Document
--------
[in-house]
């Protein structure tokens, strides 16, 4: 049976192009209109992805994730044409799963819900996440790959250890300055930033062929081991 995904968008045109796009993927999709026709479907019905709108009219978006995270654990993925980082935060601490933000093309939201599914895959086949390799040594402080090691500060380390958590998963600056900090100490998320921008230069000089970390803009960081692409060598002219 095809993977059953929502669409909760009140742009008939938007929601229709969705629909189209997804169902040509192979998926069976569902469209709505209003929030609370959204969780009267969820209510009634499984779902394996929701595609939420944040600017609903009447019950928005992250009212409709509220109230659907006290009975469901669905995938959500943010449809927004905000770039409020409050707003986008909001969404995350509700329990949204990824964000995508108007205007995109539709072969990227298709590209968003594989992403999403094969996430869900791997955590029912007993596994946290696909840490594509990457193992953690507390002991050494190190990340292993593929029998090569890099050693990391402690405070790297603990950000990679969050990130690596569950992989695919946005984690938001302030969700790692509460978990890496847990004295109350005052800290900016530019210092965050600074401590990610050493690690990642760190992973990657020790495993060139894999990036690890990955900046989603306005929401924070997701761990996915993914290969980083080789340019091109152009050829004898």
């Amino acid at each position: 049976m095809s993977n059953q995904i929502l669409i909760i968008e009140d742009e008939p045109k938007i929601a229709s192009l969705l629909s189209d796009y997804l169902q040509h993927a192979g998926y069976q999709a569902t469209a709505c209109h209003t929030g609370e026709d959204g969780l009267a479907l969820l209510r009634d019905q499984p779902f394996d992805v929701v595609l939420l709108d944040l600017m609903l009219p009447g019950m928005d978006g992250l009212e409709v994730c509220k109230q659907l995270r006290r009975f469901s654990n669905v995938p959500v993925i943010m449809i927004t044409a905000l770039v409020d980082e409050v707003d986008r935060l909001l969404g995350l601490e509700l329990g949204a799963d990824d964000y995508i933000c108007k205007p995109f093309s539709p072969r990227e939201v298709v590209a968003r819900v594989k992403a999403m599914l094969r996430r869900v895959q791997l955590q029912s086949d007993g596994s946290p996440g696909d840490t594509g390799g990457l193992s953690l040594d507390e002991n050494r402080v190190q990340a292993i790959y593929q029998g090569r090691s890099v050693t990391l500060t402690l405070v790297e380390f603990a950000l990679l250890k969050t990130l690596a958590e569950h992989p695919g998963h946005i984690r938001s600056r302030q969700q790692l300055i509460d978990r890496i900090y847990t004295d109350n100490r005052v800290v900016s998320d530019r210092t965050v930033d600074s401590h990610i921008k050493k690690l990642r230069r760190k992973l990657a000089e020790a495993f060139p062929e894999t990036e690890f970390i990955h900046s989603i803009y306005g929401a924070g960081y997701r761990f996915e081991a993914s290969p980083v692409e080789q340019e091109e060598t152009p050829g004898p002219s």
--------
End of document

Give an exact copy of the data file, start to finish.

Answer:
[in-house]
């Protein structure tokens, strides 16, 4: 049976192009209109992805994730044409799963819900996440790959250890300055930033062929081991 995904968008045109796009993927999709026709479907019905709108009219978006995270654990993925980082935060601490933000093309939201599914895959086949390799040594402080090691500060380390958590998963600056900090100490998320921008230069000089970390803009960081692409060598002219 095809993977059953929502669409909760009140742009008939938007929601229709969705629909189209997804169902040509192979998926069976569902469209709505209003929030609370959204969780009267969820209510009634499984779902394996929701595609939420944040600017609903009447019950928005992250009212409709509220109230659907006290009975469901669905995938959500943010449809927004905000770039409020409050707003986008909001969404995350509700329990949204990824964000995508108007205007995109539709072969990227298709590209968003594989992403999403094969996430869900791997955590029912007993596994946290696909840490594509990457193992953690507390002991050494190190990340292993593929029998090569890099050693990391402690405070790297603990950000990679969050990130690596569950992989695919946005984690938001302030969700790692509460978990890496847990004295109350005052800290900016530019210092965050600074401590990610050493690690990642760190992973990657020790495993060139894999990036690890990955900046989603306005929401924070997701761990996915993914290969980083080789340019091109152009050829004898």
């Amino acid at each position: 049976m095809s993977n059953q995904i929502l669409i909760i968008e009140d742009e008939p045109k938007i929601a229709s192009l969705l629909s189209d796009y997804l169902q040509h993927a192979g998926y069976q999709a569902t469209a709505c209109h209003t929030g609370e026709d959204g969780l009267a479907l969820l209510r009634d019905q499984p779902f394996d992805v929701v595609l939420l709108d944040l600017m609903l009219p009447g019950m928005d978006g992250l009212e409709v994730c509220k109230q659907l995270r006290r009975f469901s654990n669905v995938p959500v993925i943010m449809i927004t044409a905000l770039v409020d980082e409050v707003d986008r935060l909001l969404g995350l601490e509700l329990g949204a799963d990824d964000y995508i933000c108007k205007p995109f093309s539709p072969r990227e939201v298709v590209a968003r819900v594989k992403a999403m599914l094969r996430r869900v895959q791997l955590q029912s086949d007993g596994s946290p996440g696909d840490t594509g390799g990457l193992s953690l040594d507390e002991n050494r402080v190190q990340a292993i790959y593929q029998g090569r090691s890099v050693t990391l500060t402690l405070v790297e380390f603990a950000l990679l250890k969050t990130l690596a958590e569950h992989p695919g998963h946005i984690r938001s600056r302030q969700q790692l300055i509460d978990r890496i900090y847990t004295d109350n100490r005052v800290v900016s998320d530019r210092t965050v930033d600074s401590h990610i921008k050493k690690l990642r230069r760190k992973l990657a000089e020790a495993f060139p062929e894999t990036e690890f970390i990955h900046s989603i803009y306005g929401a924070g960081y997701r761990f996915e081991a993914s290969p980083v692409e080789q340019e091109e060598t152009p050829g004898p002219s």